These days hardly a week goes by without a story in the press about the over 50s. They are increasingly upbeat – just look at Mick Jagger still rocking at 66, Helen Mirren looking fabulous at 63 and the growing numbers of people over pension age choosing to continue working.
For the first the UK has reached a tipping point, with more people aged over 60 than under 16.
Not surprisingly this seismic change in demographics is at the top of the Government’s agenda and is driving thinking in many areas of policy.
Managing an ageing population requires a major shift in strategy as well as spending, with fewer young people to generate the wealth to keep us all in the manner to which we’re now accustomed.
In our experience most retailers and product suppliers haven’t quite grasped what’s happening, or indeed thought seriously about how this will affect their business in the long term.
So the first thing to get your head around is what the change in UK demographics, and an ageing population, means for your business, and whether you’re going to embrace or ignore it.
For those who see it as an opportunity its then time to examine your communication and distribution strategy.
A major study that we at Years Ahead, the UK’s first positive ageing consultancy, have recently conducted reveals that almost two out of three people over the age of 40 want to live independently as they get older.
People are desperate to avoid moving in with family members and only one in five would choose assisted living or residential care as an option.
The research questioned over a 1000 people who experienced difficulties with aspects of daily living, whether it was simple tasks like preparing food or getting up and ready for the day, right the way through to pursuing their leisure time activities such as Gardening and DIY.
For decades a specialist independent living product market has been quietly growing, concentrating on older people with specific difficulties or needs, but the Government is now working on moving this market into the mainstream high street, similar to the de-regulation of opticians’ services in the 1980s.
But why is this probably the greatest opportunity that retailers, brand owners and product suppliers have had for decades?
Well the recipe goes a little like this……………..
Take the 20 million consumers aged 50 plus who are unaware that life could be easier with the right product solutions.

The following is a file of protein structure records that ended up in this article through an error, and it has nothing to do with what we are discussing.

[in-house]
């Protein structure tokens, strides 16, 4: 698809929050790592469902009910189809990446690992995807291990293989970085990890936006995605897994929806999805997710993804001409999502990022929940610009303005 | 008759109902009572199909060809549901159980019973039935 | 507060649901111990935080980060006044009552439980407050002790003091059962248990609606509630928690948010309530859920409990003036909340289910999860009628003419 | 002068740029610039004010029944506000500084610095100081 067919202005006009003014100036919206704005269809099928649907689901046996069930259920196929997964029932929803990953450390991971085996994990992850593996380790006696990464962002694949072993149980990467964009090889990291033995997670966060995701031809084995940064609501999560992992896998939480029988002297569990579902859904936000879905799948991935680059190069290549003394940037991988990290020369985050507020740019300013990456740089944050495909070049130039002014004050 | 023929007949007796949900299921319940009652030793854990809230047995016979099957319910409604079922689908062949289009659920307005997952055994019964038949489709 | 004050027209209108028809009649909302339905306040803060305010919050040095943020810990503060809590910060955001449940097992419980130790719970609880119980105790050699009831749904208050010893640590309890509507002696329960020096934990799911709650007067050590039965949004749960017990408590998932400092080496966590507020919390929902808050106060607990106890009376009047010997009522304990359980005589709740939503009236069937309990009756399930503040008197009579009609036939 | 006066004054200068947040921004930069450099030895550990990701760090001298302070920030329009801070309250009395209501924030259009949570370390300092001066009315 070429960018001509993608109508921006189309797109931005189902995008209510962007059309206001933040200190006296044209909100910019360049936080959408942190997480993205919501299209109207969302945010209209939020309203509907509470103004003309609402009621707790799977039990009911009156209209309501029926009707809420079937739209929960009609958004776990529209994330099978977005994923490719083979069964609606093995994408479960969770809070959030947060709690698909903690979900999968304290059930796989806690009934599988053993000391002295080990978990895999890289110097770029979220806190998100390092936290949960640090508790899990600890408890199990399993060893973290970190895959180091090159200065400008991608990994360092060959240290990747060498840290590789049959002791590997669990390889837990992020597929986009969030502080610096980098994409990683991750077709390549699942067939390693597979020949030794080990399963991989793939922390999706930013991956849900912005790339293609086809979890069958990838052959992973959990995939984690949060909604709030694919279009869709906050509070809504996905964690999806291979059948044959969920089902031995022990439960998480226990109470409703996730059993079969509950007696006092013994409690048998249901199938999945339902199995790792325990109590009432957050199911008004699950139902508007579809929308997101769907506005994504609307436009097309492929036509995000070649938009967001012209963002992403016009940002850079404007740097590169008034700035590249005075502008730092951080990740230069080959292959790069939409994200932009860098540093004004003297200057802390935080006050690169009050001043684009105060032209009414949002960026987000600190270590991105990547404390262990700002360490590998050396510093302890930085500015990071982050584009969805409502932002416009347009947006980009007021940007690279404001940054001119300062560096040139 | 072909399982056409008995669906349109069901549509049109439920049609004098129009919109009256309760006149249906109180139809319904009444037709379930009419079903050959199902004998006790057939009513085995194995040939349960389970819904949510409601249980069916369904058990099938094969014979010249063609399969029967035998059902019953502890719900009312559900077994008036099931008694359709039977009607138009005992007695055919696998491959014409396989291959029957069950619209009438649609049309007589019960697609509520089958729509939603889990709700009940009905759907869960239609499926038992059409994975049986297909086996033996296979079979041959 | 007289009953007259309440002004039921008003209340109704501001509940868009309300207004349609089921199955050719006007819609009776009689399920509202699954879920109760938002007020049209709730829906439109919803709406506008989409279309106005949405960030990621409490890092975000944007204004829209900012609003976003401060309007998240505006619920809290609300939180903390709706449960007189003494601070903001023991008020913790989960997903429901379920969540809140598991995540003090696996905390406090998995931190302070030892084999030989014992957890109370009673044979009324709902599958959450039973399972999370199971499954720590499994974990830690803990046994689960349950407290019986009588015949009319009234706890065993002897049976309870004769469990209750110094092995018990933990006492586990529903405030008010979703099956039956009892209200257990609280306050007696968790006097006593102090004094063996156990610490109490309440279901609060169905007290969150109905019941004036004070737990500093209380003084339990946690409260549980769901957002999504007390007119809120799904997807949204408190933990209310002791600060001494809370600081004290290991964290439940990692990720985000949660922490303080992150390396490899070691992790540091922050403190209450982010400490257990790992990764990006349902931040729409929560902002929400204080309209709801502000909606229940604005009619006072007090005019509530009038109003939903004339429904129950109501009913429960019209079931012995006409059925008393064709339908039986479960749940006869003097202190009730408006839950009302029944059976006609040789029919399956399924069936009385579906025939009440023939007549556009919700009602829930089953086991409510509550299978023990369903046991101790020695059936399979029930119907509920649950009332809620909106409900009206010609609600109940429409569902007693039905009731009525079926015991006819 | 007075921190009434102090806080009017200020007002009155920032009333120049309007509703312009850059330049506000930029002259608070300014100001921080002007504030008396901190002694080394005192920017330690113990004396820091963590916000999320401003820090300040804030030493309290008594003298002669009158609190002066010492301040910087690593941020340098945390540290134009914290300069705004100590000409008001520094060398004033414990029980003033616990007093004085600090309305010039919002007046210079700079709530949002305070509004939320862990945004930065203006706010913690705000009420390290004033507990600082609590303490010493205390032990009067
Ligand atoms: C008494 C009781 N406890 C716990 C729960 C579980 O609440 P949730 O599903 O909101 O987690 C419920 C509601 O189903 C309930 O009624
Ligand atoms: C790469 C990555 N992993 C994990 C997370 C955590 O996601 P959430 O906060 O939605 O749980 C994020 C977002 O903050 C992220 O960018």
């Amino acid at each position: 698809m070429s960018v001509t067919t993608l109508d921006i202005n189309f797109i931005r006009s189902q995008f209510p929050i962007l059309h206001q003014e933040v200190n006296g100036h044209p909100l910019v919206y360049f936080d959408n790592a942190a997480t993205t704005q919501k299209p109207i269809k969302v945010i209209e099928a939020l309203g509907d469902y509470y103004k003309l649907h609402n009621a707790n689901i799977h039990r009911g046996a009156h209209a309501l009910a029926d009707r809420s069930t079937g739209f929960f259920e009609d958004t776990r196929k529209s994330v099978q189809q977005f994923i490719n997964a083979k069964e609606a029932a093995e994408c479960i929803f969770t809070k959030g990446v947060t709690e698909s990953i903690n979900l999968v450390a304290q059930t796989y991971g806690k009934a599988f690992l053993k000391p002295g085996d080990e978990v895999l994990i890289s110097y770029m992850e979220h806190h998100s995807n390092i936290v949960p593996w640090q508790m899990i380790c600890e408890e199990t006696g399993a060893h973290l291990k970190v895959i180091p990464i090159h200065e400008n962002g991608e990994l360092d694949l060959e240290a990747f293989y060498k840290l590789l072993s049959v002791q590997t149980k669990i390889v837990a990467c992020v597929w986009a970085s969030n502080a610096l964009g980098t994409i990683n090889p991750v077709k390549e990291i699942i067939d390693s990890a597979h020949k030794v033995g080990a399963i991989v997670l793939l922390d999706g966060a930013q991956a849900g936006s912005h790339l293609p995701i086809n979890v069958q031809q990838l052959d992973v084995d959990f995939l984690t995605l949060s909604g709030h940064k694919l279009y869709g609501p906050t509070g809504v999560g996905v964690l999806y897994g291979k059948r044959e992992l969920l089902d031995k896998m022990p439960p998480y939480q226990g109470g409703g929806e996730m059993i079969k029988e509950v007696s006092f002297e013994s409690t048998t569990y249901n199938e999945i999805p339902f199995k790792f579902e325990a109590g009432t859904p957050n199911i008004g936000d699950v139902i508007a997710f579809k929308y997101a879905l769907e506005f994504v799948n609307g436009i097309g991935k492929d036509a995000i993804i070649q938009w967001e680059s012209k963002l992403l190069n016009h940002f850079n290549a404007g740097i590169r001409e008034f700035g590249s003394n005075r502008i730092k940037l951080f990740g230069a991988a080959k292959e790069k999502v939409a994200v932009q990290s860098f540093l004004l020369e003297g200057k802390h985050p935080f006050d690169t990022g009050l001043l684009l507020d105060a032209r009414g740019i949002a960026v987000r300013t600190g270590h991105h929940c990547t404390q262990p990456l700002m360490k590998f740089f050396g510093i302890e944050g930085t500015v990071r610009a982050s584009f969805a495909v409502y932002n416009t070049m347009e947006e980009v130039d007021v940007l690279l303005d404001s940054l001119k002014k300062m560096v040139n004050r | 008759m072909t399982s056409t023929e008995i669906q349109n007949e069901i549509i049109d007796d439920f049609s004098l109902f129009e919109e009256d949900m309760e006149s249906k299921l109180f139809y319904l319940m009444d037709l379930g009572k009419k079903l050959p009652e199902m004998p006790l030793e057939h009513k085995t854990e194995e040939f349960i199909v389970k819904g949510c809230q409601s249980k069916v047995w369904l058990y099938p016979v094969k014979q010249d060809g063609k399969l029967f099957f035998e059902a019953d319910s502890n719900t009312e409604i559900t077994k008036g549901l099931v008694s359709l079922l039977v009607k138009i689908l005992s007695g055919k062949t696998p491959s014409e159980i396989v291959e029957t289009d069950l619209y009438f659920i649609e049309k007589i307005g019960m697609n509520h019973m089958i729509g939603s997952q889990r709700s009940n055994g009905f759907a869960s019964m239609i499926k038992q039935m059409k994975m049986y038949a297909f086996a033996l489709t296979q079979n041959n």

Then take the fact that 95% of people who actually went for a product solution said their purchase had really helped them make life easier (almost unheard of in other consumer satisfaction research).
Add to the recipe the statistic that 85% felt that their purchase was good value for money and money was not considered a major barrier and now you’ve got all the evidence you need to start putting this topic on your organisation’s agenda and to think how you’ll tackle this issue.
So why aren’t businesses wising up to this?
Product development has been woefully slow, particularly in terms of design and appeal. Marketing to this group of consumers simply isn’t sexy or appealing. Maybe it’s because our marketing and design functions are populated by twenty or thirty-somethings for whom the needs of older consumers don’t even make it on to the radar?
Some businesses, like B&Q and Argos, have already recognised the opportunities in this area and have started to make some inroads. But for other retailers and product suppliers, the time has come to think about whether you’re meeting all your potential customers’ needs.
Building awareness is best done by talking to older consumers using a language that they connect with. This is not about reinforcing the negatives of getting older.
It’s about communicating the normality of the situation, a sense that the changes people experience are a natural part of the ageing process and that considering ways of making life easier is worth thinking about.
The right choice of media, to reach this audience, may not be through the usual channels. It’s surprising how choice is informed from the web, direct shopping, and seeking advice (whether through professional recommendation or friends/family), seeing others out and about with similar products all play an important role.
Are you clear how you can influence people’s thinking?
Years Ahead was formed in 2007 and gives advice, training and consultancy to retailers, product suppliers and other organisations.
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